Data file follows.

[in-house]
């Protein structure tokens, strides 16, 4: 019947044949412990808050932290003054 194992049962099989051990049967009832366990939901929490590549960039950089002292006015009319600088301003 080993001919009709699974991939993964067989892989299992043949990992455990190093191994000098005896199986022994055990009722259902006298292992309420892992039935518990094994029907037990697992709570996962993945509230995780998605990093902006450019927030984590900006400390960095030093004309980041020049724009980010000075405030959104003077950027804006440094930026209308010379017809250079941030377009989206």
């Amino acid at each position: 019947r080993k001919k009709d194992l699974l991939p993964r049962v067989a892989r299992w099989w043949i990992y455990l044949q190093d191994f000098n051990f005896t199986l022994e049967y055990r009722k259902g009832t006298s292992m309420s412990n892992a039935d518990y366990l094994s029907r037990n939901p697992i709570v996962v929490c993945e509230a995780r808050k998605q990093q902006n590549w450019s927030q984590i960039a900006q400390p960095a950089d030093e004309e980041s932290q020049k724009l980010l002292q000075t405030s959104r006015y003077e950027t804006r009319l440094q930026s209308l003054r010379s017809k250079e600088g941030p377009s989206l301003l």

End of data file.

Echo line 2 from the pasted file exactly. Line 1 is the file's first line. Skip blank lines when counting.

């Protein structure tokens, strides 16, 4: 019947044949412990808050932290003054 194992049962099989051990049967009832366990939901929490590549960039950089002292006015009319600088301003 080993001919009709699974991939993964067989892989299992043949990992455990190093191994000098005896199986022994055990009722259902006298292992309420892992039935518990094994029907037990697992709570996962993945509230995780998605990093902006450019927030984590900006400390960095030093004309980041020049724009980010000075405030959104003077950027804006440094930026209308010379017809250079941030377009989206």